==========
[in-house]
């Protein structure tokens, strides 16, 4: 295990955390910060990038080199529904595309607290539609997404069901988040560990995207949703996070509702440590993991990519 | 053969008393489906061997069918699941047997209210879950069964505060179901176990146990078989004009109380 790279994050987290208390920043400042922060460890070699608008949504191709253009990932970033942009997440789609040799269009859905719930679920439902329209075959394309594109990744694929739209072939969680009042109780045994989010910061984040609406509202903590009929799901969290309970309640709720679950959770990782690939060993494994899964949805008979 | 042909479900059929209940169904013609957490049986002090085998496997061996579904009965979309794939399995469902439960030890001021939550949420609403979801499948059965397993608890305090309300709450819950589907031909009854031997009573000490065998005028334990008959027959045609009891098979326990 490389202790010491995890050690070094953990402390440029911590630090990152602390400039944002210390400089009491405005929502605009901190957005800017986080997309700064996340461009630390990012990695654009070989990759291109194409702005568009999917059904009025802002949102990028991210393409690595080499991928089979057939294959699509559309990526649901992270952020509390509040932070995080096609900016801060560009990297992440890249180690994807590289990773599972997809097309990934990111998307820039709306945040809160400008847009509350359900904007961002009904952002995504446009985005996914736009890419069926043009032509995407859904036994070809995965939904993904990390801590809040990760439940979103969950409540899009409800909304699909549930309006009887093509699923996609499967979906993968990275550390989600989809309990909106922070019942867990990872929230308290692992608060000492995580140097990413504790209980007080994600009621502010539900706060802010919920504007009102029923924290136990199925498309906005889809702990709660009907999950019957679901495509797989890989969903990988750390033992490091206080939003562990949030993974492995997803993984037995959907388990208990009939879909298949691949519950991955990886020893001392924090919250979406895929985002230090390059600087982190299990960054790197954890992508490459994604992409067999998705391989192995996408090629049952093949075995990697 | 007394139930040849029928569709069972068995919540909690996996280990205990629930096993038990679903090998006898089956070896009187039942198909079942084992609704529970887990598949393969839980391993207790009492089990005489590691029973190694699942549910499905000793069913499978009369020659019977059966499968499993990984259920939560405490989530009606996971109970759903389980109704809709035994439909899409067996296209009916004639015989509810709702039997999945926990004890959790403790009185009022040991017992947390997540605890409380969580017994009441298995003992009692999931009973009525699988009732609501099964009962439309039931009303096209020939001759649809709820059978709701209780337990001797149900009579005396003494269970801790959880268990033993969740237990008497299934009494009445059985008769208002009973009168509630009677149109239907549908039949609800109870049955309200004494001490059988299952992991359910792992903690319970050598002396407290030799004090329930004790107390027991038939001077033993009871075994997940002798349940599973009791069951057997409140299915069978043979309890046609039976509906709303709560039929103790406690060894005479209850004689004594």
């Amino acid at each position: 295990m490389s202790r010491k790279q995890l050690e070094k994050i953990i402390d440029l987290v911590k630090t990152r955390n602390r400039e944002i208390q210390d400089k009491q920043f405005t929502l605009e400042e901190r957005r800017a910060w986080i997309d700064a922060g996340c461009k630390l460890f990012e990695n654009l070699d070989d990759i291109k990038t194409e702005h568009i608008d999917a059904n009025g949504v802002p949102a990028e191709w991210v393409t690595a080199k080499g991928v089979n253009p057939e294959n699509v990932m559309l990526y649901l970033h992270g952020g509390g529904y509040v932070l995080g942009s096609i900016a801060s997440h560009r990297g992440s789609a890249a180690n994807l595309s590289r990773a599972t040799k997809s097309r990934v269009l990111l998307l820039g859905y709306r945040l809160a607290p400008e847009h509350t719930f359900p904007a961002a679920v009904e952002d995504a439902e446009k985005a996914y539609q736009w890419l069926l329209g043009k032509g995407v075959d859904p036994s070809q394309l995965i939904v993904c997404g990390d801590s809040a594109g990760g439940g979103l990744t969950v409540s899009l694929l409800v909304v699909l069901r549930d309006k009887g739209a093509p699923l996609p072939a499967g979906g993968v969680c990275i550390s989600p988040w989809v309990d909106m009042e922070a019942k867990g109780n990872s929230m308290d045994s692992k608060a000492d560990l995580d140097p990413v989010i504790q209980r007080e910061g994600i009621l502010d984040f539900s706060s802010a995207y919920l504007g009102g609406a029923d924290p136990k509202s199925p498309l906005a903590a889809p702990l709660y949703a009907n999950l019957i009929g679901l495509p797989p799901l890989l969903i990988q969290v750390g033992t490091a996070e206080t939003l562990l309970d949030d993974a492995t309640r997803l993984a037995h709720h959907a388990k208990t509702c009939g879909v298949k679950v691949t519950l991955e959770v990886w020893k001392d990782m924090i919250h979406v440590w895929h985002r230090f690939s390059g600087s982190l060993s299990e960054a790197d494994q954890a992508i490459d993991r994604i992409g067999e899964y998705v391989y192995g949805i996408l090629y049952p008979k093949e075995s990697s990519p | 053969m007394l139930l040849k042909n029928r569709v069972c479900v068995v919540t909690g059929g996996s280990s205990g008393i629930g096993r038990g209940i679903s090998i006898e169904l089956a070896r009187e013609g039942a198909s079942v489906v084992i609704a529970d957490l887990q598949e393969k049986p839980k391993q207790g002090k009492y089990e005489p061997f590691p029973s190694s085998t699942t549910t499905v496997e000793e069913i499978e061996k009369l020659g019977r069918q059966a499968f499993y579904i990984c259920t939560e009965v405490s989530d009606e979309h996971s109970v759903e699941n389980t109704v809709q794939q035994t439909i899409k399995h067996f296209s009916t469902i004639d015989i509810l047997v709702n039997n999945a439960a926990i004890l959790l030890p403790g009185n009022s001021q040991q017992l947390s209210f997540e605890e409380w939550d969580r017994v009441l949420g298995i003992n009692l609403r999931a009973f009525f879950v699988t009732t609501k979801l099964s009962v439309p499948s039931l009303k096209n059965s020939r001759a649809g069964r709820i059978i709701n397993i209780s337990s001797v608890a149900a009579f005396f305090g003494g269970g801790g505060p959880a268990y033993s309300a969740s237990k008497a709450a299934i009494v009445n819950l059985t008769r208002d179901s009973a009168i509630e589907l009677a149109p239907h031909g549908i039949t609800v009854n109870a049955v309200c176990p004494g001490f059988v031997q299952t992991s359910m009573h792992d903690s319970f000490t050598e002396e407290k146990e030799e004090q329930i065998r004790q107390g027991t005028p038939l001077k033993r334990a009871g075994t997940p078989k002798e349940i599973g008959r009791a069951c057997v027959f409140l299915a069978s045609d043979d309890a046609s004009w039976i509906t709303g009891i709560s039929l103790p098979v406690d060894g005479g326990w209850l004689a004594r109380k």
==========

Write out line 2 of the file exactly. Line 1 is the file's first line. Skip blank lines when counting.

């Protein structure tokens, strides 16, 4: 295990955390910060990038080199529904595309607290539609997404069901988040560990995207949703996070509702440590993991990519 | 053969008393489906061997069918699941047997209210879950069964505060179901176990146990078989004009109380 790279994050987290208390920043400042922060460890070699608008949504191709253009990932970033942009997440789609040799269009859905719930679920439902329209075959394309594109990744694929739209072939969680009042109780045994989010910061984040609406509202903590009929799901969290309970309640709720679950959770990782690939060993494994899964949805008979 | 042909479900059929209940169904013609957490049986002090085998496997061996579904009965979309794939399995469902439960030890001021939550949420609403979801499948059965397993608890305090309300709450819950589907031909009854031997009573000490065998005028334990008959027959045609009891098979326990 490389202790010491995890050690070094953990402390440029911590630090990152602390400039944002210390400089009491405005929502605009901190957005800017986080997309700064996340461009630390990012990695654009070989990759291109194409702005568009999917059904009025802002949102990028991210393409690595080499991928089979057939294959699509559309990526649901992270952020509390509040932070995080096609900016801060560009990297992440890249180690994807590289990773599972997809097309990934990111998307820039709306945040809160400008847009509350359900904007961002009904952002995504446009985005996914736009890419069926043009032509995407859904036994070809995965939904993904990390801590809040990760439940979103969950409540899009409800909304699909549930309006009887093509699923996609499967979906993968990275550390989600989809309990909106922070019942867990990872929230308290692992608060000492995580140097990413504790209980007080994600009621502010539900706060802010919920504007009102029923924290136990199925498309906005889809702990709660009907999950019957679901495509797989890989969903990988750390033992490091206080939003562990949030993974492995997803993984037995959907388990208990009939879909298949691949519950991955990886020893001392924090919250979406895929985002230090390059600087982190299990960054790197954890992508490459994604992409067999998705391989192995996408090629049952093949075995990697 | 007394139930040849029928569709069972068995919540909690996996280990205990629930096993038990679903090998006898089956070896009187039942198909079942084992609704529970887990598949393969839980391993207790009492089990005489590691029973190694699942549910499905000793069913499978009369020659019977059966499968499993990984259920939560405490989530009606996971109970759903389980109704809709035994439909899409067996296209009916004639015989509810709702039997999945926990004890959790403790009185009022040991017992947390997540605890409380969580017994009441298995003992009692999931009973009525699988009732609501099964009962439309039931009303096209020939001759649809709820059978709701209780337990001797149900009579005396003494269970801790959880268990033993969740237990008497299934009494009445059985008769208002009973009168509630009677149109239907549908039949609800109870049955309200004494001490059988299952992991359910792992903690319970050598002396407290030799004090329930004790107390027991038939001077033993009871075994997940002798349940599973009791069951057997409140299915069978043979309890046609039976509906709303709560039929103790406690060894005479209850004689004594």